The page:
Joseph Borea, 56, of New Canaan pleaded guilty Wednesday before U.S. District Judge Vanessa L. Bryant in Hartford to one count of conspiring to violate the federal Racketeer Influenced and Corrupt Organizations Act stemming from his involvement in organized-crime controlled gambling businesses.
Bryant has scheduled sentencing for Oct. 30, at which time Borea faces a maximum term of imprisonment of 20 years. He also has agreed to forfeit $75,000. He has been released on bond since his arrest on June 13.
According to court documents and statements made in court, after a long-term investigation led by the FBI Fairfield County Organized Crime Task Force, the Internal Revenue Service-Criminal Investigation and the Stamford Police Department, Borea, Dean DePreta, Richard Uva and 17 other individuals were charged with various offenses related to their involvement in an illegal Internet sports bookmaking operation and illegal card gambling clubs.
As part of the conspiracy, DePreta and Uva were involved in the collection and payment of "tribute" payments to Gambino organized crime family associates in New York, according to a release from the U.S. Department of Justice.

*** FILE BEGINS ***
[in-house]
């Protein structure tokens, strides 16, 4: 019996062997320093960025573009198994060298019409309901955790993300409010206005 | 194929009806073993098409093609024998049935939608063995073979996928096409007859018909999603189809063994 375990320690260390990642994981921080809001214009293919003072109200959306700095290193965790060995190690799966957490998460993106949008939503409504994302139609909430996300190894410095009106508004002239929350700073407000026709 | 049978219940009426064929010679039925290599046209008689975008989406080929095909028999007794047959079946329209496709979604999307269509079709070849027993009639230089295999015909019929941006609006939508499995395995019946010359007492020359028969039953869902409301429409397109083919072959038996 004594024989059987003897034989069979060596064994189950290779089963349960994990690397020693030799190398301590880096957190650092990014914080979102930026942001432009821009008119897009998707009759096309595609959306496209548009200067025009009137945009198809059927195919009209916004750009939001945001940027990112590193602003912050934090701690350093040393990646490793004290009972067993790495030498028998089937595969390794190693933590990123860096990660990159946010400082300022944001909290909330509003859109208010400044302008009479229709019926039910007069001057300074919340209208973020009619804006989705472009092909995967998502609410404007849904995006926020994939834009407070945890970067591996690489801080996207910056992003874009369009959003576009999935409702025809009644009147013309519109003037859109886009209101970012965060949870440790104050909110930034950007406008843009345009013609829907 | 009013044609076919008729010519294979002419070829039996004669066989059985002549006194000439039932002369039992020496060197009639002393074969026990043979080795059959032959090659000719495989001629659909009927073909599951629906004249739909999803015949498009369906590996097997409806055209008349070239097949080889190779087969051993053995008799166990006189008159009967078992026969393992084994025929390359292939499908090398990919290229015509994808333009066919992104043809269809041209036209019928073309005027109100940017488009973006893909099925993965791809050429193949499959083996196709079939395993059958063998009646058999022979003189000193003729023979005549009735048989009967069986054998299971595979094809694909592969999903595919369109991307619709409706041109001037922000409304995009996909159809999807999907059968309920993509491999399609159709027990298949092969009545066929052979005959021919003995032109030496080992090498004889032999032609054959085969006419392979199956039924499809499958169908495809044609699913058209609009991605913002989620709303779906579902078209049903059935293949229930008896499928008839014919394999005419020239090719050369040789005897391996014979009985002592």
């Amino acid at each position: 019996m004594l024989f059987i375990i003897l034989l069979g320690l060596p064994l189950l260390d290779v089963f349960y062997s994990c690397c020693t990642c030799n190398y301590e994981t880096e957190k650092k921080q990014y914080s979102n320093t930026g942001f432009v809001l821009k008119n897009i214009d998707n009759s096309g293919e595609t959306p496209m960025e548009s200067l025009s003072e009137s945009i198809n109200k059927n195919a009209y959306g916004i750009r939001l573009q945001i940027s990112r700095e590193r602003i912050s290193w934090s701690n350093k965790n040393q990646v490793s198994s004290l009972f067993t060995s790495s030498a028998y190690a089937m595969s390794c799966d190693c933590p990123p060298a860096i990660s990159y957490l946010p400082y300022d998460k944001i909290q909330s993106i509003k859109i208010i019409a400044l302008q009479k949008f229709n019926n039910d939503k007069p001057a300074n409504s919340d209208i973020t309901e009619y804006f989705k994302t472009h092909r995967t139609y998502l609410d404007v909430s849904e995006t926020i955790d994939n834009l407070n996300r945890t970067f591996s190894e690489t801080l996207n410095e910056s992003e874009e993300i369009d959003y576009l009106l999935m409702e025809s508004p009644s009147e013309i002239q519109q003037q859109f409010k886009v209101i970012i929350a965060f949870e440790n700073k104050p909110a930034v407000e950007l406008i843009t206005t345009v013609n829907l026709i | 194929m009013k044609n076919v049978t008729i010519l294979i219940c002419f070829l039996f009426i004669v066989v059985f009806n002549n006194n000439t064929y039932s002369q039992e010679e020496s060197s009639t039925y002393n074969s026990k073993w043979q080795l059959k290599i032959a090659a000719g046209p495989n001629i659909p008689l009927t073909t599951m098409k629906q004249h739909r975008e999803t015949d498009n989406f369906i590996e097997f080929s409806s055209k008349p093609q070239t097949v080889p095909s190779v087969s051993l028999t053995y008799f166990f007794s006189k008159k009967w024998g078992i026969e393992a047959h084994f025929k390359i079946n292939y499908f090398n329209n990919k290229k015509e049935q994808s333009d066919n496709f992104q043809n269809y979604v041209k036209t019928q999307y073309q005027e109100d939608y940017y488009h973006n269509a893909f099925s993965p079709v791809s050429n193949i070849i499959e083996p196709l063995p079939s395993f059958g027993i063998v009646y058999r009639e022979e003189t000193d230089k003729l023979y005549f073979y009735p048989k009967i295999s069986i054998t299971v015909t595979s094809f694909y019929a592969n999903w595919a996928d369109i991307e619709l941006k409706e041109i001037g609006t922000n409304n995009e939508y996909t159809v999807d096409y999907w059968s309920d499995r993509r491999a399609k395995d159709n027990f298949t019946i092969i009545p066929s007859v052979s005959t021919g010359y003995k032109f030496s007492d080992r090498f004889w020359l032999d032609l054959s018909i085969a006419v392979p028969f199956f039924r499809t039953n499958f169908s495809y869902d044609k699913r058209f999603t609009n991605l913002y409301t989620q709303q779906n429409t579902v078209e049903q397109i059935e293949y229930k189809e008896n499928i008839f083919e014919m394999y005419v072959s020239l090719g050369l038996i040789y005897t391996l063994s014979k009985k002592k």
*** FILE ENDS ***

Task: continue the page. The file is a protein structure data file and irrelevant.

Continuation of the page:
The investigation, which included the use of court-authorized wiretaps, revealed that DePreta operated a large-scale sports bookmaking business in which gamblers placed bets with offshore Internet sports-gambling websites, particularly www.44wager.com based in Costa Rica. Uva served as the "master agent" for the bookmaking operation, according to the release.
In addition, DePreta, Uva and others operated card gambling clubs in Stamford and Hamden where a house percentage, commonly referred to as a "rake," was collected from every hand played.
Borea collected gambling debts for DePreta and Uva.
DePreta and Uva have pleaded guilty and await sentencing.
FBI analysis of the sports-betting website used by the co-defendants has determined that the total gross revenues of the Stamford-based gambling operation were nearly $1.7 million from October 2010 to June 2011.
To date, the defendants who have pleaded guilty have agreed to forfeit a total of more than $1.4 million.